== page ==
Beyond Pesticides

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Beyond Pesticides is a Washington, D.C.-based 501c3 non-profit campaigning, regulatory and advocacy organization founded in 1984 that focuses on replacing commercial pesticides with the organic model of pest control methods and banning all commercial food production technologies involving genetically modified plants and organisms (GMOs). According to the organization’s IRS Form 990 mission statement, it adheres to the social change goal of “advancing a ‘green’ or sustainable economy that embraces the precautionary principle.”

Money

  • Beyond Pesticides 2014 Assets: $1,886,086 including $1,935 in publicly traded securities
  • Beyond Pesticides 2014 Income: $1,268,291; 2013 income $1,198,158
  • Beyond Pesticides spent $1,331,801 on lobbying and related expenses during 2014
  • Beyond Pesticides spent $13,107 on fundraising
  • Beyond Pesticides spent $543,240 on salaries
  • Beyond Pesticides received during the group’s history 189 grants from 43 foundation totaling $6,205,925.

 Power

Network Interactions

Top ten Beyond Pesticides contributors, ranked by amount:

  • WALLACE GENETIC FOUNDATION INC $1,095,000;
  • CEDAR TREE FOUNDATION INC $845,000;
  • MARISLA FOUNDATION $515,000;
  • PARK FOUNDATION INC $450,000;
  • ELYSE MEREDITH ROBERTS AND RAYMOND JOHN ROBERTS CHARITABLE FOUNDATION $415,000;
  • THE JACOB AND HILDA BLAUSTEIN FOUNDATION INC $365,000;
  • GEORGE GUND FOUNDATION $348,000;
  • THE ZANVYL AND ISABELLE KRIEGER FUND INC $253,775;
  • THE NEW YORK COMMUNITY TRUST $220,000;
  • FUND FOR CHANGE INC $172,500.

Background & History

Beyond Pesticides was incorporated in the District of Columbia on September 24, 1984 by Jay Feldman under the name Beyond Pesticides/National Coalition Against the Misuse of Pesticides NCAMP). The organization received its tax exempt ruling from the IRS in 1985. Although many references to NCAMP say it was formed in 1981, it does not appear in any incorporation records until the 1984 Washington, D.C. incorporation documents. The name “NCAMP” did not, itself, disappear from Beyond Pesticides’ IRS Form 990 until 2010.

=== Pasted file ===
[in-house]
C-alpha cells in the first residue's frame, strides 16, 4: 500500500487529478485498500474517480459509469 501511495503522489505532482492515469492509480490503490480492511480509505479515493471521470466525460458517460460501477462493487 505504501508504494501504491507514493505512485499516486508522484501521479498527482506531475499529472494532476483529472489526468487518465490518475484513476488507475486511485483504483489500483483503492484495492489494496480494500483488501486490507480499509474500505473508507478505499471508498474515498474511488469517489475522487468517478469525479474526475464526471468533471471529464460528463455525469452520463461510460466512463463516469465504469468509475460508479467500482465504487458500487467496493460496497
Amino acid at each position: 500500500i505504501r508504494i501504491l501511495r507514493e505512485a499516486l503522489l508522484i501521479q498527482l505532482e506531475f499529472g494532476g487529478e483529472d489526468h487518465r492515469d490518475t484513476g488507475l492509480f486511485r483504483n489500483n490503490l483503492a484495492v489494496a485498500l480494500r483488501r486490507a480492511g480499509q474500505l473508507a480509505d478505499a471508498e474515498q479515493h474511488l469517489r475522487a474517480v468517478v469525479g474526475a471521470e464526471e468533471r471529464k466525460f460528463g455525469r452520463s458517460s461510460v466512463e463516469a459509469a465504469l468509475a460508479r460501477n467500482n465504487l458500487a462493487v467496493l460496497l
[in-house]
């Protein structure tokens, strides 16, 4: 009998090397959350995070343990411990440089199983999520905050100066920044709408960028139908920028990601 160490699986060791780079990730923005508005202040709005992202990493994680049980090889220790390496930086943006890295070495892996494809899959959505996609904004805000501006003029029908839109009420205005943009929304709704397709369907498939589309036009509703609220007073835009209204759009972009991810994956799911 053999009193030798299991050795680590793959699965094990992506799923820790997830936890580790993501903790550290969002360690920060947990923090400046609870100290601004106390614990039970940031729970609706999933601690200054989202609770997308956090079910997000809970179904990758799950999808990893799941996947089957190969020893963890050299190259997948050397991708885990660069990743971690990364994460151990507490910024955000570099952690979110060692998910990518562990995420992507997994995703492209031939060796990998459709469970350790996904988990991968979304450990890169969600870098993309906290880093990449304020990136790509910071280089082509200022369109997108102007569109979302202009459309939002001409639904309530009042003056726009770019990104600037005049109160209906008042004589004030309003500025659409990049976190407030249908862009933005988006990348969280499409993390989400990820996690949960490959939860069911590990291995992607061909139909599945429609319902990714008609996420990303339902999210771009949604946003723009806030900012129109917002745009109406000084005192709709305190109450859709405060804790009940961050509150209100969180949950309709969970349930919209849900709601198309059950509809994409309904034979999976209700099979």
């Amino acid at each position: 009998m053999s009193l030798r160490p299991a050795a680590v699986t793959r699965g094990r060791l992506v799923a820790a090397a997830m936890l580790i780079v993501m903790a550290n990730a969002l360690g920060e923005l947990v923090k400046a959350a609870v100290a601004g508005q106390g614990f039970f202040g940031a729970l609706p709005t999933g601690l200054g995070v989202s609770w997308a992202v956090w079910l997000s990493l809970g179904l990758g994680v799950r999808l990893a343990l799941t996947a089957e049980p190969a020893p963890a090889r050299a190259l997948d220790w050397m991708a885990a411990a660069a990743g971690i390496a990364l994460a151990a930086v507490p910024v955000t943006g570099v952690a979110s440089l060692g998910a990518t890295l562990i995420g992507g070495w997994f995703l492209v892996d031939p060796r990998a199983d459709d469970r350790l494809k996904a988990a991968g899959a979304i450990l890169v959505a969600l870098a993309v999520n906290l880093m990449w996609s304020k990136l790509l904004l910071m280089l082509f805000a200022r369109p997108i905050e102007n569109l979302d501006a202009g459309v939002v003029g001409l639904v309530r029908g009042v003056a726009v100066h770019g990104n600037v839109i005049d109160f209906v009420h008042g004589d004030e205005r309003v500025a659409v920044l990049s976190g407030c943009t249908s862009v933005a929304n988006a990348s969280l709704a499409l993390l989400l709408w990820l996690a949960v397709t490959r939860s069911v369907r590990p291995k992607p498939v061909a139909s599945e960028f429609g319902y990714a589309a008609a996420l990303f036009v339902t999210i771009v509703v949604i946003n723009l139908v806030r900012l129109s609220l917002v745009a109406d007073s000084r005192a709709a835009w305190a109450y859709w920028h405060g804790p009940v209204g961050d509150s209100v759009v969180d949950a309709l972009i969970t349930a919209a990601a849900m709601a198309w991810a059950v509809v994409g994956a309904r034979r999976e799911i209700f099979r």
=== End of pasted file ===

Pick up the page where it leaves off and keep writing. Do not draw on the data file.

NCAMP was, unquestionably, the predecessor organization of Beyond Pesticides. According to independent authors analyzing the organization, NCAMP appears to have been formed out of fears that a Reagan-era EPA might dismantle pesticide rules administratively or through legislation. As such alarm prompted dozens of environmental and public interest law organizations of the era, National Coalition Against the Misuse of Pesticides came into being in 1981 as an umbrella organization dedicated to coordinated action between such organizations at both the federal and state levels.

Founder Feldman wrote, “National Coalition Against the Misuse of Pesticides (NCAMP) was founded in 1981 as a broad coalition of 1,100 individuals and groups from health, environmental, labor, farm, consumer and churches who share common concerns about the potential hazards associated with pesticides. The Coalition seeks to focus public attention on the very serious problem of pesticide poisoning and to promote reduced pesticide exposure through alternative pest management strategies. The Coalition also advocates for policies that better protect the public from dangerous pesticide exposures and assists communities and individuals with information on alternative methods of pest control.”

Jay Feldman